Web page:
The world of real estate can be unpredictable. When you’re selling a home, finding the right buyer isn’t always a walk in the park.
Even if you find someone who wants to buy your house, it doesn’t mean they’re qualified to do so. Whether a buyer does something unwise with their finances, committed tax fraud, or simply decides to back out, a house sale can fall through at any time before closing.
However, there are things you can do to make it go as smoothly as possible on your end. A pre-listing inspection can do just that. While it’s traditionally paid for by a potential buyer, you can save time and money by taking care of it yourself.
Keep reading for all the best benefits of getting a pre-listing inspection done on your home.
1. Save Time in the Future
Getting an inspection done on your home before listing it on the market can save you a substantial amount of time in the future. Not only will your home appear more move-in ready to buyers, but you’ll also know ahead of time if any work will need to be done.
For example, when a buyer hires an inspector, there’s usually a waiting period (one to four weeks depending on your location). Additionally, if the inspector uncovers anything of significance, it could delay the sale or give the buyer a reason to back out. In this case, you’ll have to find a whole new buyer.
2. Choose Your Own Inspection Agency
One of the main benefits of opting for a pre-listing inspection is that you’ll be able to choose your own inspector. This allows home sellers to schedule a time of their choosing, so they can be sure to be available during the inspection.
It may be important for you to be there to witness the inspection, take notes on any negative points, and ask questions. The inspector should be able to shed light on any issues that are severe enough to warrant repairs or renovations before you sell and what will be up to the buyer’s discretion.
3. Understand Your Situation
Getting a pre-listing inspection done on your home may be vital for moving forward. For example, if your home is in significant disrepair, you may not be in the best position to sell your home right now. It might be best to live in the home for another year or two while you can take care fo the necessary damages.
If you’re committed to selling the home and moving, you may need to explore other options, such as selling to cash home buyers, house-flippers, etc. On the other side of the spectrum, this inspection may give you the go-ahead you needed to charge top dollar for a home in pristine condition.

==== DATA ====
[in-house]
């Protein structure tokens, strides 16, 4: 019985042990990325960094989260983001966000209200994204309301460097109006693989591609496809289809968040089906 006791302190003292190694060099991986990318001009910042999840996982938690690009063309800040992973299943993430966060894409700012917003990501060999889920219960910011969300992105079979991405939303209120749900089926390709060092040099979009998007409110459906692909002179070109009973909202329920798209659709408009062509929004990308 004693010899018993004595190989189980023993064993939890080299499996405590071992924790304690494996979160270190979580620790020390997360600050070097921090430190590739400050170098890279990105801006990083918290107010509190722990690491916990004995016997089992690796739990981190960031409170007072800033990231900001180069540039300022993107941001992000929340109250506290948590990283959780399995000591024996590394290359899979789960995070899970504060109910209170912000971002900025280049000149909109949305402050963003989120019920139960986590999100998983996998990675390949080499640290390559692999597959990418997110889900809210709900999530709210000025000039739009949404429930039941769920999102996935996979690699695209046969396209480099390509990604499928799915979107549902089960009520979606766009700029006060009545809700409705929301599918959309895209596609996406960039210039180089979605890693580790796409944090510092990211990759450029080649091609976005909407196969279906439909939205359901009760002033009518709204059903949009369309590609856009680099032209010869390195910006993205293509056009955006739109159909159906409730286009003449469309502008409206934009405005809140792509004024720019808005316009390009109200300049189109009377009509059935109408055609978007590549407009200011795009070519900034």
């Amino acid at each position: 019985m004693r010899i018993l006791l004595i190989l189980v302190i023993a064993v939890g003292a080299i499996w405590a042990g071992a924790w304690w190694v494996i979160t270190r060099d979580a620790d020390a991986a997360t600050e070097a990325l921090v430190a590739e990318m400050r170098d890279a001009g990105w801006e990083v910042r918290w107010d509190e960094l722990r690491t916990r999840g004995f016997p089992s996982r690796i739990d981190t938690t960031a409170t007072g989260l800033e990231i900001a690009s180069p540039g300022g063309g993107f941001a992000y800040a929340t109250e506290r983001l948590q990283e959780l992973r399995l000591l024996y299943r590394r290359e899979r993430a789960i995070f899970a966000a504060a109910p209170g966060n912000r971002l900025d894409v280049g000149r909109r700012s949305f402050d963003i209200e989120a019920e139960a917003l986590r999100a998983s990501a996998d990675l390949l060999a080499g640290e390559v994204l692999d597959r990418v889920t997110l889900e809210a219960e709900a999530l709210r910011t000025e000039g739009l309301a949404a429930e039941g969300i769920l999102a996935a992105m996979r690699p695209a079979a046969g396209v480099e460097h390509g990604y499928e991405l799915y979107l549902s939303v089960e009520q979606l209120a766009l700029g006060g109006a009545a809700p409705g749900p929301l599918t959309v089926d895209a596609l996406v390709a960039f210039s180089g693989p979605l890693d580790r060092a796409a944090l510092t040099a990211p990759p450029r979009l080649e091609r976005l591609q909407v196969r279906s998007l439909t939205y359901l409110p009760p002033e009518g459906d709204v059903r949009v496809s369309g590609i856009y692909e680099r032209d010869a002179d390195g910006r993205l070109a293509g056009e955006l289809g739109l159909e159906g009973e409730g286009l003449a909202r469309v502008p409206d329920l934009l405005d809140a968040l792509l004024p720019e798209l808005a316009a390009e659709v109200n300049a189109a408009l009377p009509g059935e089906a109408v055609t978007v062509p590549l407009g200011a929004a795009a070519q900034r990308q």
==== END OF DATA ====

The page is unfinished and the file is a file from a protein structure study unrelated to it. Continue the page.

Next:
4. Make Repairs and Renovations
If a buyer schedules the initial inspection and uncovers negative issues, you’ll be on a timeline to get the work completed. Taking too long can result in the buyer losing interest and looking at other homes. This can be stressful and potentially cause financial strain on your household.
Alternatively, a pre-listing inspection could give you the time and space you need to make the necessary repairs before putting your house on the market. No timelines, no rush, no worries.
5. Have a Leg Up on Negotiations
Another important aspect of the home inspection is the leverage it gives one side or the other. As the homeowner, you need to make your home is as appealing as possible. The more immaculate your home is, the more leverage you’ll have for a better asking price.
Buyers tend to become disenchanted with a home if the inspection comes back with a lot of issues. It may even scare them away. Most importantly, it gives them a reason to negotiate for a lower price.
If you don’t budge on the price, they may demand that you fix the issues, pay all closing costs and/or realtor fees, or throw in extra perks (furniture, appliances, etc.).
6. Avoid Nasty Surprises
The last thing you want when selling your home is to have everything in the bag only to be surprised by a failed home inspection. What do you do now? You don’t even know if the buyer is going to stick around.
Unfortunately, negative home inspection results can interrupt a lot of your plans. For example, if you have a contingent offer on another home based on your current home selling, that may no longer be an option. Getting a pre-listing inspection won’t change the results, but it will put you in a better position to deal with them.
7. Accurate Pricing
Pricing your home accurately can be done by researching the price of homes in your neighborhood that have sold recently. Compare and contrast your home to theirs (size, age, quality, amenities).
However, your price can also vary greatly based on the condition of your home. Knowing your home’s exact condition is vital for pricing it accurately to attract the right buyers.
8. Boost a Potential Buyer’s Confidence
Recent data shows that 87 percent of consumers research products online before they buy. This includes the real estate market. People love going online, viewing all the listings, and looking at pictures of houses while they imagine themselves living there.
Unfortunately, this type of shopping makes it easy for homes to be overlooked if not forgotten. If you opt for a pre-listing inspection, however, your home will inspire confidence in buyers. They’ll see that the home is move-in ready, rather than needing to hire their own inspector and nervously await the results.
9. Have Peace of Mind
Finally, hiring a professional to inspect your home before you put it on the market provides you with peace of mind. You won’t have to worry about any nasty surprises in the future, you can avoid untimely setbacks, and have plenty of time to fix any issues that do arise.
Do You Need A Pre-Listing Inspection?
If you’re thinking about putting your house on the market, consider getting a pre-listing inspection first. Schedule an inspection today and we’ll tell you what you need to know about your house.
And before you go, be sure to look through some of our other articles on preparing your house for the market, making repairs, and more.